Maybe your bread seems very plentiful, but not everyone’s cupboards are full. Not everyone has plenty of money in the bank. Not everyone has a house, not everyone has two cars or three or four. More than 10% of the American population lives below the poverty line, 10% of the world’s population lives on less than $2 a day. So you’re praying not just for yourself but for others whose needs you may know or whose needs may be at a distance and yet you pray for them.

And as we’ll see, bread means more than just food. We are praying for the whole physical and spiritual well-being of God’s people. And not just their well-being, but their well-being for the sake of the first three petitions. Oh, Lord, give them the sustenance and the life that they need that they may honor Your name, that they may live for Your kingdom, that they may obey Your will.

Give. Us. This day. Now every word here is important, but these may be the most important words for us, “This day” and “daily.” We’ll look at those together.

Jesus is teaching us a profound lesson in faith because we’d like to pray, “Father, give me right now everything I need for the rest of my life.” Boom, done, finished, lined up, good to go. Got bread lined up until heaven. That’s what we’d like to pray. A lifetime supply right now.

Several years ago, I think it was a fundraiser for school and we entered some raffle or contest and we got a call later that night that we had won, and it was something really exciting like a year’s supply of I think it was Oodles of Noodles, or some pasta restaurant. A year’s supply of pasta. And of course when you hear those things, you think you’re just going to be swimming in pasta. They’re just going to dump truck pasta, whatever you want, for the whole year. But then you realize that what they give you are here’s 12 coupons for a dinner at Oodles of Noodles, use one once a month. That’s not quite what I was thinking. If the contest had said a lifetime supply of Chick-fil-A, I want the house overflowing with chickens. I want it all right now, don’t give me a coupon book to use.

We would like to pray to God, could you give me right now so I can see it everything I need, a lifetime supply of bread. But Jesus says no, I want you to pray this day, and every day, for daily bread. It’s the lesson the Israelites had to learn on their way from Egypt to the Promised Land. They wanted to collect enough manna, save it up, and then Jesus, well, the Lord, made it stink. Except for the Sabbath, they could get two days’ worth. He wanted them to learn the lesson of daily bread.

Of course, this doesn’t mean it’s wrong to save money or that we have to live paycheck to paycheck. We see in both testaments that material abundance can be a sign of God’s favor. We see that investing, saving, is prudent. Jesus is not telling us, “I want you to start every single day back at abject poverty.” But He is commending a poverty of spirit, that we would pray, “Father in heaven, I’m not asking for the provision for six months from now, I’m asking that You give me what I need right now. Give me enough so that I can live and live for You today.”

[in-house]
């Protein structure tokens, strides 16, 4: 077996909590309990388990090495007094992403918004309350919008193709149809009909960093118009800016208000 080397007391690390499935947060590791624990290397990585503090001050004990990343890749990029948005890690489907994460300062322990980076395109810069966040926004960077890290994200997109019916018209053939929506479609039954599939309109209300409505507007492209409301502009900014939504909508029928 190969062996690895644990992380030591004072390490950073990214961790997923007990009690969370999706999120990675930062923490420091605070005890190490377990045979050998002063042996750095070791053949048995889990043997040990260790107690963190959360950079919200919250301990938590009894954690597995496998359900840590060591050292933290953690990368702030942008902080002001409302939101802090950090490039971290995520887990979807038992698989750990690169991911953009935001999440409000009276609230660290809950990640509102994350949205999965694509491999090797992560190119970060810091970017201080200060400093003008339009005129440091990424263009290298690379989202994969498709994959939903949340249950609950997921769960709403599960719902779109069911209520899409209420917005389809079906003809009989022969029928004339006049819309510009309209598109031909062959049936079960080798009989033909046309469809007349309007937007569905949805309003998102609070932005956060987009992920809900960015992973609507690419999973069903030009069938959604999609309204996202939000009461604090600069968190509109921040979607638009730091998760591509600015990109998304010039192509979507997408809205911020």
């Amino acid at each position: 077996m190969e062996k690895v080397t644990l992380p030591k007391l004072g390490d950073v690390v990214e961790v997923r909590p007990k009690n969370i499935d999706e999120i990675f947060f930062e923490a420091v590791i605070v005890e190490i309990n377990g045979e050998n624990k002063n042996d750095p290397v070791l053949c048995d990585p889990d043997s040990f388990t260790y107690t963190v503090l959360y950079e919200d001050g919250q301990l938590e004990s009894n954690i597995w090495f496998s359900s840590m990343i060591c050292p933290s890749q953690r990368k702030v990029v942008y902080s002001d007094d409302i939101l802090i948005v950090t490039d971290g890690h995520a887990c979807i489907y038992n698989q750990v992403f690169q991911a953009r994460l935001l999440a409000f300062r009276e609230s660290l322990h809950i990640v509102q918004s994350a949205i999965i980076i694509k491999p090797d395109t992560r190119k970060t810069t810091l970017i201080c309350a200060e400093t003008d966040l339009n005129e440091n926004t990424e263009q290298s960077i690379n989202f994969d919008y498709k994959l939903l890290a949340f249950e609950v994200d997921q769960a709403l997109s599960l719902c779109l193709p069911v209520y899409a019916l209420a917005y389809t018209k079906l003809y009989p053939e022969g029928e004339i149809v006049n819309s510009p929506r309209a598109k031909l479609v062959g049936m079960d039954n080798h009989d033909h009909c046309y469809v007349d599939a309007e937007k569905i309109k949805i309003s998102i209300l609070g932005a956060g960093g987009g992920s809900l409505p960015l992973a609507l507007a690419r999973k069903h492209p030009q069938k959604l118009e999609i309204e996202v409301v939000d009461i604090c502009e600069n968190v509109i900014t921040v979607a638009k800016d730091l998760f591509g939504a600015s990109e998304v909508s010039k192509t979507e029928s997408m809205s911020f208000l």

Think of Luke 12. The rich fool. What made the rich man a fool? As he built bigger barns to store up all of his crops. It wasn’t even necessarily that he had a big barn, and he had a lot of crops, that made him rich. What made him a fool is that he said, “Soul, rest easy, you have everything you need.” He believed in the myth of his own self-security. I have enough, therefore I can rest secure, when Jesus says, well, he never knows, you never know when all of it could be taken away. Let alone what real eternal security is like.

There’s likely a connection in the Lord’s Prayer, not only with Exodus 16 but with Proverbs 30. There the wise man asks the Lord, “Give me neither poverty nor riches, but may I be fed with the food that is needful for me.” And the reason is so that he would not forget the Lord in his wealth or profane the name of the Lord by stealing in his poverty. In other words, Proverbs 30:8-9 is saying, “Father, give us what we need for today so we might hallow Your name, not defame Your name by stealing, and not dishonor Your name by relying on ourselves.”

So God wants us to grow in this faith, the faith that asks for “this day” instead of a thousand days. God wants us to see that our lives our more fragile than we think and He is much kinder to us than we imagine. Even if when you go home in the next hour, and your refrigerator is full of food and your retirement account looks stable, we still must come to God each new day asking for bread. This isn’t a mindless ritual, it is a confession that our lives are much more fragile than we think.